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Gina Sunseri, Mary Kekatos and Leah Sarnoff, ABC News (CAPE CANAVERAL, Fla.) — NASA has set a new launch date for its first astronaut-crewed flight into space on Boeings Starliner after scrubbing Saturday afternoons launch just minutes before it was d


(CAPE CANAVERAL, Fla.) — NASA has set a new launch date for its first astronaut-crewed flight into space on Boeing’s Starliner after scrubbing Saturday afternoon’s launch just minutes before it was due to begin.

On Sunday, the agency announced that NASA’s Boeing Crew Flight Test Mission teams are preparing to support a launch at 10:52 a.m. ET on Wednesday, June 5, from Space Launch Complex-41 at Cape Canaveral Space Force Station in Florida.

The space agency said the Saturday launch was scrubbed “due to the computer ground launch sequencer not loading into the correct operational configuration after proceeding into terminal count.”

United Launch Alliance, which manufactures and operates the rockets that launch the spacecraft into orbit, worked overnight and on Sunday to assess the ground support equipment at the launch pad that encountered issues during the countdown and scrubbed the June 1 launch attempt.

The ULA team identified an issue with a single ground power supply within one of the three redundant chassis that provides power to a subset of computer cards controlling various system functions, including the card responsible for the stable replenishment topping valves for the Centaur upper stage. All three of these chassis are required to enter the terminal phase of the launch countdown to ensure crew safety.

On Sunday, the chassis containing the faulty ground power unit was removed, visually inspected, and replaced with a spare chassis.

No signs of physical damage were observed. A full failure analysis of the power unit will be performed to better understand the root cause. Meanwhile, ULA has completed functional checkouts of the new chassis and the cards, and all hardware is performing normally.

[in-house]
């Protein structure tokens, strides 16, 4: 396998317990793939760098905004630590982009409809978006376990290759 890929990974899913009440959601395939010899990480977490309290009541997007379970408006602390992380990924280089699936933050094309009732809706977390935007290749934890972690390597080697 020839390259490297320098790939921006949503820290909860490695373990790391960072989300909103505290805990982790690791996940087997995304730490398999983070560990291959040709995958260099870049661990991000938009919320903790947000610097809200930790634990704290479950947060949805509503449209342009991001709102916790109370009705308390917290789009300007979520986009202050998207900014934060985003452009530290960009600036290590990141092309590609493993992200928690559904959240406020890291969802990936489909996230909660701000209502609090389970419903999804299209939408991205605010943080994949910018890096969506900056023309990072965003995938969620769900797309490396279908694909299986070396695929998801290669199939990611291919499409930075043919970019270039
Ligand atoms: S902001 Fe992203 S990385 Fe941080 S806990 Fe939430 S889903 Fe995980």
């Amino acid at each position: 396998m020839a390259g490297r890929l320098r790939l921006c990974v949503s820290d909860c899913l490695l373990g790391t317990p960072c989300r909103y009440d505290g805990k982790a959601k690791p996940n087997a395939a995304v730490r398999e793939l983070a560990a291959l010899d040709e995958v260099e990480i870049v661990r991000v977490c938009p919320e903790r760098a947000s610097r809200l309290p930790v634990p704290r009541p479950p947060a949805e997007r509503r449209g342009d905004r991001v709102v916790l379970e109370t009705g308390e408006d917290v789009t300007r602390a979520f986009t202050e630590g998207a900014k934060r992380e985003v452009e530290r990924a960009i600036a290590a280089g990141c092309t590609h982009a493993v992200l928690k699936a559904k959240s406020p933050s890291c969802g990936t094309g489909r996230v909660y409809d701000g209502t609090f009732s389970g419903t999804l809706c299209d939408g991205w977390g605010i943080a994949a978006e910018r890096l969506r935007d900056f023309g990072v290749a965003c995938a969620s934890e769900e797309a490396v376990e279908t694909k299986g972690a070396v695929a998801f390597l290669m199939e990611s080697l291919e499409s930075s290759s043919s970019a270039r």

The Starliner is now set to take an approximately 24-hour journey to the International Space Station.

The spacecraft can carry seven people, but this test drive will only have two NASA astronauts: Barry Wilmore, 61, and Sunita Williams, 58.

Williams and Wilmore are expected to spend one week aboard the ISS and will be evaluating the spacecraft and its systems.

Upon re-entry, the Starliner will deploy parachutes and an airbag system, landing the astronauts in the western U.S.

If the mission is successful, NASA could certify the Starliner to perform routine missions to and from the ISS. NASA has primarily been using SpaceX’s Dragon spacecraft to transport crew and cargo to the ISS.

The missions are part of NASA’s larger Commercial Crew Program, which uses American rockets and spacecraft to send astronauts and cargo to the ISS with the hope of helping NASA prepare for the upcoming missions to the moon and Mars.

Saturday’s attempt was just the latest Starliner launch to get delayed.

The launch was tentatively scheduled for May 6, but was scrubbed after a problem with an oxygen valve on a rocket from United Launch Alliance. A new date was set for May 25, but a small helium leak was discovered in the service module, which contains support systems and instruments for operating a spacecraft.

NASA awarded Boeing a $4.2 billion contract to develop Starliner, but a decade later, the company has lost nearly $1.5 billion because of the delays.

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